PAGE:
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According to research, suicide is the second-leading cause of death among people age 15 to 24 in the U.S. (The leading cause of death, no surprise here, is gun violence.) Per the CDC’s 2021 Youth Behavior Risk Survey, there are high levels of hopelessness across all ages and demographics. The data shows that one in three teenage girls and one in seven teenage boys “seriously” considered suicide.

In fact, according to the National Alliance on Mental Illness, nearly 20 percent of high school students report serious thoughts of suicide and nine percent have made an attempt to take their lives. It doesn’t matter how popular a teen is, how good a student, how athletic they are, whether they’re the prom queen, the captain of the chess team, or their soccer team. (In the March 1 death of Stanford soccer captain Katie Meyer, who was only 22, her friends and parents said they didn’t even know she was depressed.)

For young people the suicide of one teen from a group can be of particular concern because for teenagers, suicide can be contagious. In fact, according to a 2016 review published by the American Association of Suicidology, teenagers with a friend or family member who died of suicide were at significantly higher risk of suicide than those without a suicide close to them.

‘The things that make them vulnerable are where they stand socially and where they stand developmentally,’ said UCLA Health’s Dr. Carl Fleisher, who is now at Boston Child Study Center in Los Angeles.

Developmentally, he explains, teen’s judgment and decision-making abilities are still coming online. The prefrontal cortex — the brain’s executive control center — doesn’t fully develop until one’s mid-20s.

That makes young people more impulsive, Dr. Fleisher says: “They’re not going to weigh risks and consequences or values in quite the same way that older folks will.”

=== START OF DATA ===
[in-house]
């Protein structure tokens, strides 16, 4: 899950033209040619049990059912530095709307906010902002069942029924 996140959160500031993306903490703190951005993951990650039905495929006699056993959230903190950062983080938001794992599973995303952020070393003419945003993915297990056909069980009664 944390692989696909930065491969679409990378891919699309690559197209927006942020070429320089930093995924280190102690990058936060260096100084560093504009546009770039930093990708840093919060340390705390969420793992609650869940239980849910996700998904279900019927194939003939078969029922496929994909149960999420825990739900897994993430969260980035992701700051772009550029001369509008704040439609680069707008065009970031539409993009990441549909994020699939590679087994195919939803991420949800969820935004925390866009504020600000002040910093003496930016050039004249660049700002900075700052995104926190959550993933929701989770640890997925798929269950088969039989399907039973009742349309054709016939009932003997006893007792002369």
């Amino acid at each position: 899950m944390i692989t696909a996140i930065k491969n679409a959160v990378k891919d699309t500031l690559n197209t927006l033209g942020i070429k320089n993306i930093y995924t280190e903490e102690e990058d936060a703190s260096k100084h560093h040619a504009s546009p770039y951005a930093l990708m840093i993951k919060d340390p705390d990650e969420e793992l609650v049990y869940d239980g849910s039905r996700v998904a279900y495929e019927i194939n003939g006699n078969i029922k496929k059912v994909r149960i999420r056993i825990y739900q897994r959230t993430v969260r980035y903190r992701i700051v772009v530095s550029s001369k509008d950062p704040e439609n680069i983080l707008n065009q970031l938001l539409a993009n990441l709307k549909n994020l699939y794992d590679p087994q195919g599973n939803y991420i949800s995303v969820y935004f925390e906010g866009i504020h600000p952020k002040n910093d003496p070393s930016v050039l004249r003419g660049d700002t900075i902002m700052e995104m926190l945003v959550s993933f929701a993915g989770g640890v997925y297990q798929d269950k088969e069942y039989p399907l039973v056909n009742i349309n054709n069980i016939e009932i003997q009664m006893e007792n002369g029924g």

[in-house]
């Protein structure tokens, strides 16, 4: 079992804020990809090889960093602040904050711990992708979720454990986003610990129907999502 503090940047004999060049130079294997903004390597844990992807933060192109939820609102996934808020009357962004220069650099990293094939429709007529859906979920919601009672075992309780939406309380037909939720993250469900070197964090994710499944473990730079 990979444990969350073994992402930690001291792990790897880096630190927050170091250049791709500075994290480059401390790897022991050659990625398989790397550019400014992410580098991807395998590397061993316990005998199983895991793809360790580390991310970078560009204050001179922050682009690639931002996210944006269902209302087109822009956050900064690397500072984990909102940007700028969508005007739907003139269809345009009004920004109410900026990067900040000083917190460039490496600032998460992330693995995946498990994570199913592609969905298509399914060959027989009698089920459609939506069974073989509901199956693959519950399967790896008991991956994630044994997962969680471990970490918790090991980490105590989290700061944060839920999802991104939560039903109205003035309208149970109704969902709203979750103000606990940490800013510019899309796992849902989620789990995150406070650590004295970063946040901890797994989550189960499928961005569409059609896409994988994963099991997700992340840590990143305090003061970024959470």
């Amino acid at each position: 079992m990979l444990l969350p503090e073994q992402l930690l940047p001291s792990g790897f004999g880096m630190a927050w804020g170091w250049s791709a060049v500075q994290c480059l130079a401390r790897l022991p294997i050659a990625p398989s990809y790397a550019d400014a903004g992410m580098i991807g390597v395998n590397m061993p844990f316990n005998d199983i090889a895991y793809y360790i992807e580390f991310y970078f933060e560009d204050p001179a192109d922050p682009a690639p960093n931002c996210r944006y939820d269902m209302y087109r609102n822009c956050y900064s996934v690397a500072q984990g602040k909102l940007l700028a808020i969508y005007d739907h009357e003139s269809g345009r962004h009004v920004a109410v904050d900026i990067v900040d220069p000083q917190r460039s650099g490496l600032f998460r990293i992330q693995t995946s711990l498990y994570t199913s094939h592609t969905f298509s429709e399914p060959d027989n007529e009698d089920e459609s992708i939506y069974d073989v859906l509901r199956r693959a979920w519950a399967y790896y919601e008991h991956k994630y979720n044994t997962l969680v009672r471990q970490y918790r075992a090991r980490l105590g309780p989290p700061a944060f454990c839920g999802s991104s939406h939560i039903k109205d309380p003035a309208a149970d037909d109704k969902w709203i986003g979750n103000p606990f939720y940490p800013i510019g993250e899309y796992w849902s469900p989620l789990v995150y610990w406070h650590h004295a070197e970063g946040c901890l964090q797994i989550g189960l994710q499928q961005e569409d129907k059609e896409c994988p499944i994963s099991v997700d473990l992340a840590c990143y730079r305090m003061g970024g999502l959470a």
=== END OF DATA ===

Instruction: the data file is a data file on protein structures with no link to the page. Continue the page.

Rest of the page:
While teen suicide rates are rising, the highest rates of suicide are among young adults 25-34. There are some hypotheses about why this is; some of it may be that they don’t have as strong, or nearly as long social connections as older adults do.

Sociologists say that someone who is married has a long-term partner, has children or grandchildren, may be in a different mental place than someone who has moved out of school, away from home, or to a strange city. They might not have made deep friendships to replace the friendships they left behind, adjusting to new roommates, or living entirely alone.

U.S. suicide rates were growing even before the COVID-19 pandemic. According to data from the Centers for Disease Control (CDC), the suicide rates in U.S. preteens increased by more than 40 percent from 2009 to 2019. The pandemic isolation and fear made everything worse.

For teens in high school. social circles can change; one minute a teen is in the group, the next they might be dropped. Every possible circumstance has been exacerbated by the social isolation of the pandemic; making disconnection even more of a problem.

How to Help Those at Risk

The experts say that not everyone who considers suicide gives out warning signs. many can appear happy, and well-adjusted. Those who have lost teens and young adults to suicide often say they didn’t even know the person was suffering from depression.

Teens who have been praised for leadership, or who appear most self-reliant often are the ones unable to appear weak or to ask for help. They may need it the most.

There are stress times (and some would say stress years) for high schoolers — during college application or decision time, during high activity times when school projects, exams, sports calendars, and school plays all seem to happen at once.

The experts point out that rather than waiting for a teen or young adult to speak up or ask for help — ask them if they need it. Ask them questions. Tell them it’s OK to ask for help. Make it OK to discuss mental health. In fact, these experts reassure teachers and parents not to fear that talking about depression or suicide could somehow encourage self-harming behavior

“What doesn’t seem to increase risk of suicide is talking about the importance of mental health, talking about the importance of reaching out to people who are struggling, or if you’re struggling, reaching out for help,” adds Fleisher. “Talking about suicide in general and talking about depression is not going to make things worse.”

For teens and for anyone facing a mental health crisis, there is help. Say something. Ask for help. Ask someone to ask you how you feel. Tell them.

If you or a friend or loved one is having suicidal thoughts, call the National Suicide Prevention Lifeline: 800-273-8255